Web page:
At the point of giving up her dreams, Cinderella's Fairy Godmother appears and bestows upon Cinderella a new ball gown with a pair of glass slippers. She also transforms a pumpkin into a carriage, the mice into horses, Major the horse into a coachman, and Bruno the dog into a footman. Cinderella departs for the ball after her godmother warns her that the spell will break at the stroke of midnight. At the ball, the Prince rejects every girl until he sees Cinderella. The two fall strongly in love and dance alone throughout the castle grounds. Her stepfamily thinks there's something familiar about her, but are unable to make the connection before the Grand Duke closes the curtain to give the couple some privacy.
As the clock starts to chime midnight. Cinderella flees to her coach and away from the castle, dropping one of her glass slippers by accident. The Duke sends the guards to stop them, but Cinderella and the animals hide from them. After her gown turns back into rags, the mice point out that the other slipper is still on her foot. Back at the castle, the Duke tells the King of the disaster. He also reveals, however, that the Prince will not marry anyone except the owner of the slipper, and sets out to find her.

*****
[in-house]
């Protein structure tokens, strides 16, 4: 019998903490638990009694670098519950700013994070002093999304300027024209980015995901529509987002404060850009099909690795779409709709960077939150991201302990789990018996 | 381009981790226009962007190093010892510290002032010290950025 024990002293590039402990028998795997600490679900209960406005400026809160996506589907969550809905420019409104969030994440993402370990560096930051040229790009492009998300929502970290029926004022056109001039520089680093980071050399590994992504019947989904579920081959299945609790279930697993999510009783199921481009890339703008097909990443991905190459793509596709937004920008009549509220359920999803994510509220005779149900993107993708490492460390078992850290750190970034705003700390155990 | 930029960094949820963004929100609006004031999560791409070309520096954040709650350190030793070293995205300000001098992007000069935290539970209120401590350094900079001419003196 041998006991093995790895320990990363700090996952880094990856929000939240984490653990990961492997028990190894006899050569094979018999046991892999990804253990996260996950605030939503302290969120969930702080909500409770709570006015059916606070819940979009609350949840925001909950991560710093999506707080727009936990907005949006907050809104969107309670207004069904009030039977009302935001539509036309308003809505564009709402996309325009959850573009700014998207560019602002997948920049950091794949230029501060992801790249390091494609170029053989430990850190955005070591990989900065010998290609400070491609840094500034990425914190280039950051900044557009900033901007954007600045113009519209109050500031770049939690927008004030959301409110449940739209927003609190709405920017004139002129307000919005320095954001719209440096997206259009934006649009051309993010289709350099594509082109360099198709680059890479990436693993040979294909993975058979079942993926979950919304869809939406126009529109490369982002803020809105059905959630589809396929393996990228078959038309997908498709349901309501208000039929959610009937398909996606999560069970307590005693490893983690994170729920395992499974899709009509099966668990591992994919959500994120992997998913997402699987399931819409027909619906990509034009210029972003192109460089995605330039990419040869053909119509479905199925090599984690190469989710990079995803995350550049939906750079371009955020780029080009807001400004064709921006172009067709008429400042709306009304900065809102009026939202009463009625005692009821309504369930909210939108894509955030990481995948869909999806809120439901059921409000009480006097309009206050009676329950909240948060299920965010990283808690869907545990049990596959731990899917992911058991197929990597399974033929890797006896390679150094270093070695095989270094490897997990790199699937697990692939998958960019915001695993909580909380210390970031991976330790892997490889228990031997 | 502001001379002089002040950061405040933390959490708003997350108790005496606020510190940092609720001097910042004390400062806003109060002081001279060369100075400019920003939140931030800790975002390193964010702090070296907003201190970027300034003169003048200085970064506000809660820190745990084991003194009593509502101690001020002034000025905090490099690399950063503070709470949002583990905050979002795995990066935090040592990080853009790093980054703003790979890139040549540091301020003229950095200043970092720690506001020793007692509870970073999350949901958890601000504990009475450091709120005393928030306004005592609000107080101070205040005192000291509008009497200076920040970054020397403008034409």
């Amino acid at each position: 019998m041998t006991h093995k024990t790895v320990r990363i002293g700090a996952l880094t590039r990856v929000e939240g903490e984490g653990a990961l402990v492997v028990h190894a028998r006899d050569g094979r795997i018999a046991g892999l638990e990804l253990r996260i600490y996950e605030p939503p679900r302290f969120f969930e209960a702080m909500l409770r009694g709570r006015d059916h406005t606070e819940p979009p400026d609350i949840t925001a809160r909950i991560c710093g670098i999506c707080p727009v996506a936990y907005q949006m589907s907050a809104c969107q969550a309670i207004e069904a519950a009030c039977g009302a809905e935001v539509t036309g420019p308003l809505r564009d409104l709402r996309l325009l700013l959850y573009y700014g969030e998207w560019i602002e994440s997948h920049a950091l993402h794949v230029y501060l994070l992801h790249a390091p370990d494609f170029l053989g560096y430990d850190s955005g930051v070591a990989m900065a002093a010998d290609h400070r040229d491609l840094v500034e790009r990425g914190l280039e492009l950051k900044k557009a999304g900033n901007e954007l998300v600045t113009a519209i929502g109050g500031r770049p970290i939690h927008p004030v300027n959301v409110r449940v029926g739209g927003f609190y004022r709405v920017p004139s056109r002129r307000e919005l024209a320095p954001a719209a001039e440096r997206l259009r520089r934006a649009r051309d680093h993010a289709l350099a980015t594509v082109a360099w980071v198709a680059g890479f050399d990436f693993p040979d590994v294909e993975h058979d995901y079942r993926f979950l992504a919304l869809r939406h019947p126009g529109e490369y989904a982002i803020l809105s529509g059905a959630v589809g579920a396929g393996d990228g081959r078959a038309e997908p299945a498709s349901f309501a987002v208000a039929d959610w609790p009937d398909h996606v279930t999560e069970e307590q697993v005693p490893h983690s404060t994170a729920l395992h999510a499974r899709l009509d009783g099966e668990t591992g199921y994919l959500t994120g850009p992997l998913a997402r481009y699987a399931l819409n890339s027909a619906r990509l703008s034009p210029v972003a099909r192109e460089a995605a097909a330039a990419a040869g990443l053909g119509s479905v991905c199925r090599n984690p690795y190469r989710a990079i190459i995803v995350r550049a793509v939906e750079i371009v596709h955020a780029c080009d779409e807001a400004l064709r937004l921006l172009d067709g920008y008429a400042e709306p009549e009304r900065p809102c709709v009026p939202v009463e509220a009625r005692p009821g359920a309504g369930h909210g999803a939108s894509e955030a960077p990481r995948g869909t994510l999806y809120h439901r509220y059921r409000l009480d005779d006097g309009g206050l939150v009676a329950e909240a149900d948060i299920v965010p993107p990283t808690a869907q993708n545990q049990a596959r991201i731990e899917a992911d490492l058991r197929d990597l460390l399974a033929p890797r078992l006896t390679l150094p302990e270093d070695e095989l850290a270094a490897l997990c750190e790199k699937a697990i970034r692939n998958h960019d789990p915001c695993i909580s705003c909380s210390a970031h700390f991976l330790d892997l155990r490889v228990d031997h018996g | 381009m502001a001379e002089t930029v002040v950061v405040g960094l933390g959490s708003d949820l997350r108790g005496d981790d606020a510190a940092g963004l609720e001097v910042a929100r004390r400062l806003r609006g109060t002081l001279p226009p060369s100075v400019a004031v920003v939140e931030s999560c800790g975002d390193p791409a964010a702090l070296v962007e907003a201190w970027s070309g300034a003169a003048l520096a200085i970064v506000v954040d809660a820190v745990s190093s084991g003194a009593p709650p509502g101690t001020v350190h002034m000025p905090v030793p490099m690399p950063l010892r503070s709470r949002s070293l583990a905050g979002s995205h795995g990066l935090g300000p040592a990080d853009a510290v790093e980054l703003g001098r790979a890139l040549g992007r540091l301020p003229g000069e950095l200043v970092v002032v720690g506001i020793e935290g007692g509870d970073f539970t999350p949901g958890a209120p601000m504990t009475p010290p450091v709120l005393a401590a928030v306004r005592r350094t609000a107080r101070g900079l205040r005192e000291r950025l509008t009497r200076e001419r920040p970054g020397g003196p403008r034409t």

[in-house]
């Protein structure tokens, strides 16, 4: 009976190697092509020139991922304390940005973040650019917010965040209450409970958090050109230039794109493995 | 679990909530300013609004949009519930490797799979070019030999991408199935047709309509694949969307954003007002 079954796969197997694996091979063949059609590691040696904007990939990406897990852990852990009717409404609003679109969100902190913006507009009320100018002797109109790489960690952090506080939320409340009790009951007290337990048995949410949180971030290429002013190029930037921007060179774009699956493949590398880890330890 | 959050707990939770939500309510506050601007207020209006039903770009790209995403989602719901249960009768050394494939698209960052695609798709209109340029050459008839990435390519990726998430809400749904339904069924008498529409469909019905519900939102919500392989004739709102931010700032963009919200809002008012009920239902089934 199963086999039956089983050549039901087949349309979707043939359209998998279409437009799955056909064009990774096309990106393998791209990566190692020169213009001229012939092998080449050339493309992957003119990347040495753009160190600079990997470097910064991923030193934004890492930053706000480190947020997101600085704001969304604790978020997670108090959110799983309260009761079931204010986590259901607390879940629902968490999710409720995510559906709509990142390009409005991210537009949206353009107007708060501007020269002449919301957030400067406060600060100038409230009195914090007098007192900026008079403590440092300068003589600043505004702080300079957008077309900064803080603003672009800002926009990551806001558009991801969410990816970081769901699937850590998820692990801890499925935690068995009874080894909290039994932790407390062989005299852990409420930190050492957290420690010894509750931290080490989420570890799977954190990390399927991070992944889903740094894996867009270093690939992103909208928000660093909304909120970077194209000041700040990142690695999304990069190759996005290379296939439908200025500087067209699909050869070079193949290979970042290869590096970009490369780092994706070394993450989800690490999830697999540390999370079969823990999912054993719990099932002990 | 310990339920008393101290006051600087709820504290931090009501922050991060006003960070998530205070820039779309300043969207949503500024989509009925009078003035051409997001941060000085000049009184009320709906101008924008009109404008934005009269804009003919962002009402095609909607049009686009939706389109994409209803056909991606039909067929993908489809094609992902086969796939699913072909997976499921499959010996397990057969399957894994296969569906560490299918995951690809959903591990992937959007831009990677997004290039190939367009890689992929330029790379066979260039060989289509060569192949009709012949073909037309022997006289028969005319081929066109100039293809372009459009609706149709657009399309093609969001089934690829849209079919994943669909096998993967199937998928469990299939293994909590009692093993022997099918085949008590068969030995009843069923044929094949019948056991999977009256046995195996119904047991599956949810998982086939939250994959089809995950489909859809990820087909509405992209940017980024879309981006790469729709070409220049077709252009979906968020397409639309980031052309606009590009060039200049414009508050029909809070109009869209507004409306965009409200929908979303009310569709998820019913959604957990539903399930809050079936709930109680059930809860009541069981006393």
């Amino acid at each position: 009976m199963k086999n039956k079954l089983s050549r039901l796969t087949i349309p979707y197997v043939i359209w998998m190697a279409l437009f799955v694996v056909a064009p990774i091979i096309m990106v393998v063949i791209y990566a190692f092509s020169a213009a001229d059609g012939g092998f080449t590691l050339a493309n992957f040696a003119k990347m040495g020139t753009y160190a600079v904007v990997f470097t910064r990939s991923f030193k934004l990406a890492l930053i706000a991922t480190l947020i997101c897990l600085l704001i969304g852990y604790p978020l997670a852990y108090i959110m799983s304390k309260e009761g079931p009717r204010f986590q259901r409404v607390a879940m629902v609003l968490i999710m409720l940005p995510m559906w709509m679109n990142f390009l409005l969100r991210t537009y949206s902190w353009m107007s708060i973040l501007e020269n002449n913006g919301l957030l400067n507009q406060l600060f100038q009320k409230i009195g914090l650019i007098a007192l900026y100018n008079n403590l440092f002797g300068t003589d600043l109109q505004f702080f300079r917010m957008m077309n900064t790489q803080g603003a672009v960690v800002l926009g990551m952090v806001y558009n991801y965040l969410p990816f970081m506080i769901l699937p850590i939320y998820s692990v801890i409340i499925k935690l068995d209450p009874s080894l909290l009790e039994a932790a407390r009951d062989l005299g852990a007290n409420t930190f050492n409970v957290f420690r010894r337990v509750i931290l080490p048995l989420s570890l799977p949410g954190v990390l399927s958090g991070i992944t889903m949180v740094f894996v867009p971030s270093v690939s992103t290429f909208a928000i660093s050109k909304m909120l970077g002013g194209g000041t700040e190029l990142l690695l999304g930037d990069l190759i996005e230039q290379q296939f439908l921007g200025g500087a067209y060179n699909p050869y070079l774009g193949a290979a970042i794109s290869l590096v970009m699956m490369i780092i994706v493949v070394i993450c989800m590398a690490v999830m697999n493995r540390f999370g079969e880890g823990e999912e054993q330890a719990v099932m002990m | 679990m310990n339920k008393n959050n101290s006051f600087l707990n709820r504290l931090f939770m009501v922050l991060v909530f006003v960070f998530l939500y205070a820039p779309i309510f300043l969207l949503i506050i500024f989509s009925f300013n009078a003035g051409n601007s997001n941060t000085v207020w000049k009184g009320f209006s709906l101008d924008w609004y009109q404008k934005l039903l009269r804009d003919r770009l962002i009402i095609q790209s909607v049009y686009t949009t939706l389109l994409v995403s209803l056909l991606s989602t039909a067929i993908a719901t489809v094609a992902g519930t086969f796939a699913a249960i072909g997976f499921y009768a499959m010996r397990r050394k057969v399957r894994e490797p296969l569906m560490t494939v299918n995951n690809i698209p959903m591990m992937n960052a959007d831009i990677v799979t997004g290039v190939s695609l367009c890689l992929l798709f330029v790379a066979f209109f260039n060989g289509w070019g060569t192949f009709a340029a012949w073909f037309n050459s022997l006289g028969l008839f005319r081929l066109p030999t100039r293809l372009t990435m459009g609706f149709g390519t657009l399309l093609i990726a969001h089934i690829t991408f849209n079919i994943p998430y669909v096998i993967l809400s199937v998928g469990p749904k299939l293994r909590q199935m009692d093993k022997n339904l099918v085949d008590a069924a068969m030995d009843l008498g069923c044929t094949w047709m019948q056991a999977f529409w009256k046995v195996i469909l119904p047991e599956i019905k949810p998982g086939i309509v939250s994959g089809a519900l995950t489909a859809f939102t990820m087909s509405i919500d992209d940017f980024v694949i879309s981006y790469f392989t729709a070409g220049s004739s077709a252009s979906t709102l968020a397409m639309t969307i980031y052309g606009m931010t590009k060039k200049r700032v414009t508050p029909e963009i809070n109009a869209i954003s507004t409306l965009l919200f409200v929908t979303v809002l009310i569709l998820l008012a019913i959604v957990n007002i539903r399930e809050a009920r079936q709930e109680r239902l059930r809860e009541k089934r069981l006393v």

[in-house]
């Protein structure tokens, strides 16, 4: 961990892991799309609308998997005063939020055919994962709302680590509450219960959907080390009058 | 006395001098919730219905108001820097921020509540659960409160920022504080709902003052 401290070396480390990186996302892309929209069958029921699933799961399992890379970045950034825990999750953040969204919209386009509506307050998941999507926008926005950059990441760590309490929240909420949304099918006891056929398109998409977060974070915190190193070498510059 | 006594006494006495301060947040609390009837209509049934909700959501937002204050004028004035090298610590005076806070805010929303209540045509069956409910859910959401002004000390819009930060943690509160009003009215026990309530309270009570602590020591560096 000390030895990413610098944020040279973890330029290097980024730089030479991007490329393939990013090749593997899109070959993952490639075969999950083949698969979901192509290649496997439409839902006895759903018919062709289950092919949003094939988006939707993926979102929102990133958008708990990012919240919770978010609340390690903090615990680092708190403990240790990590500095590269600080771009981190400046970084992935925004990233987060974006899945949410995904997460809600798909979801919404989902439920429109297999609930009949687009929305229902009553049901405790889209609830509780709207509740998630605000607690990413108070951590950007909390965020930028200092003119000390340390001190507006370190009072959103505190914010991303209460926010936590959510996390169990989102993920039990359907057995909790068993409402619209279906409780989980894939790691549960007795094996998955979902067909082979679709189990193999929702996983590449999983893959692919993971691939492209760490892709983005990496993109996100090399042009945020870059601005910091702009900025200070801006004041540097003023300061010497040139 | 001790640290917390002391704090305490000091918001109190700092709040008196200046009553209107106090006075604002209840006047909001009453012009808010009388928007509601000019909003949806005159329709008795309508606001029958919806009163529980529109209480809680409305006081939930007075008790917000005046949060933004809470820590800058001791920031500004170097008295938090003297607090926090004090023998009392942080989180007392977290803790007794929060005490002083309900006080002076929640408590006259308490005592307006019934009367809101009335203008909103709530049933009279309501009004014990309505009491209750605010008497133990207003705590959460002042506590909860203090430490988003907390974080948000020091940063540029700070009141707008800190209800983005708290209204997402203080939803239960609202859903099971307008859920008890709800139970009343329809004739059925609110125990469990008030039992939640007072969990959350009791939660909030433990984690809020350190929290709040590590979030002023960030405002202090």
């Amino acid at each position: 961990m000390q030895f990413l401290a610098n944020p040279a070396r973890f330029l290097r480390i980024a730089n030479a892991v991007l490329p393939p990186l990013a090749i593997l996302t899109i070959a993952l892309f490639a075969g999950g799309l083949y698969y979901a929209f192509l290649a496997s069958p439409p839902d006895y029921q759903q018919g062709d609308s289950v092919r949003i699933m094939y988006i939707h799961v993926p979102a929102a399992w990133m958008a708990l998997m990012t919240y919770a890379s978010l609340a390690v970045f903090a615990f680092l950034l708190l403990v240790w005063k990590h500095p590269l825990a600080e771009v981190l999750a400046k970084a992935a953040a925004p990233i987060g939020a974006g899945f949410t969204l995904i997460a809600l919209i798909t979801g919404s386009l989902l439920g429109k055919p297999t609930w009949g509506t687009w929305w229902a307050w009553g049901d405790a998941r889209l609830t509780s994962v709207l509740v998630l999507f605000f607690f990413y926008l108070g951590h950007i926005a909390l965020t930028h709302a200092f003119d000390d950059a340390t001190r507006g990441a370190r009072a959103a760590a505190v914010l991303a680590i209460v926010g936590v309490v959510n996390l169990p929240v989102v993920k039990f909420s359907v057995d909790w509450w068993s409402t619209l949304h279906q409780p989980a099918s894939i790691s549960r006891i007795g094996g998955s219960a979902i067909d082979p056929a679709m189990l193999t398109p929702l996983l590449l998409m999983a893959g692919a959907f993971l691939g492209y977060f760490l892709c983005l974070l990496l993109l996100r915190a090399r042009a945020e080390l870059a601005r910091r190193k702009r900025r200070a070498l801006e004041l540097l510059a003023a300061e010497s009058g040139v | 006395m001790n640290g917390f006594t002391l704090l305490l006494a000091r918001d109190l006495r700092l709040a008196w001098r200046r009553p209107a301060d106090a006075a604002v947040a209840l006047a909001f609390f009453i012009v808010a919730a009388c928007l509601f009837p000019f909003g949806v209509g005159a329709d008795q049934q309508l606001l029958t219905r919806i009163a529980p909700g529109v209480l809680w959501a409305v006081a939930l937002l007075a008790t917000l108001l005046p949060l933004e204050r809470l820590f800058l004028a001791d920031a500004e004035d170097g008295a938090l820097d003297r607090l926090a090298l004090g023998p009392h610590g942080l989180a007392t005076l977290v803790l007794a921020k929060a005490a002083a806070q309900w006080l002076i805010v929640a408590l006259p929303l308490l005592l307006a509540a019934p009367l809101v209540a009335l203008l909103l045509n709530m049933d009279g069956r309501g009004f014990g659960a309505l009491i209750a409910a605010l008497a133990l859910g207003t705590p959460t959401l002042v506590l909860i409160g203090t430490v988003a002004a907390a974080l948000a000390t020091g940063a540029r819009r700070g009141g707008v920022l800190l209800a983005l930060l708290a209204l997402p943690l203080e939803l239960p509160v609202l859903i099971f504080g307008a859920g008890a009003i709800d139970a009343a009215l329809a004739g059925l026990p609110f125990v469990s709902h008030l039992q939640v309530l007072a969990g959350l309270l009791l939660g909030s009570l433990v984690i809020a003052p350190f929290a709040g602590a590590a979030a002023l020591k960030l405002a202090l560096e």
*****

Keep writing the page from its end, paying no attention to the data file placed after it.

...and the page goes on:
The next morning, the King proclaims that the Grand Duke will visit every house in the kingdom to find the girl whose foot fits the glass slipper so that she can be married to the Prince. When news reaches Cinderella's household, her stepmother and stepsisters prepare for the Duke's arrival. Overhearing this, Cinderella dreamily hums the song played at the ball. Realising that Cinderella was the girl who danced with the Prince, Lady Tremaine follows Cinderella to her room and locks her stepdaughter in the attic.
When the Duke arrives, the mice retrieve the key to Cinderella's room from the stepmother's pocket and bring it upstairs, but before they can deliver it, they are ambushed by Lucifer, who traps Gus under a cup. With the help of the other mice, birds and Bruno, they chase him out the window and Cinderella is freed. As the Duke prepares to leave after the stepsisters unsuccessfully try on the slipper, Cinderella appears and requests to try it on. Knowing the slipper will fit, Lady Tremaine trips the footman, causing him to drop and shatter the slipper. Cinderella then produces the other glass slipper, much to her stepmother's horror. Delighted at this indisputable proof of the maiden's identity, the Duke slides the slipper onto her foot and it fits perfectly.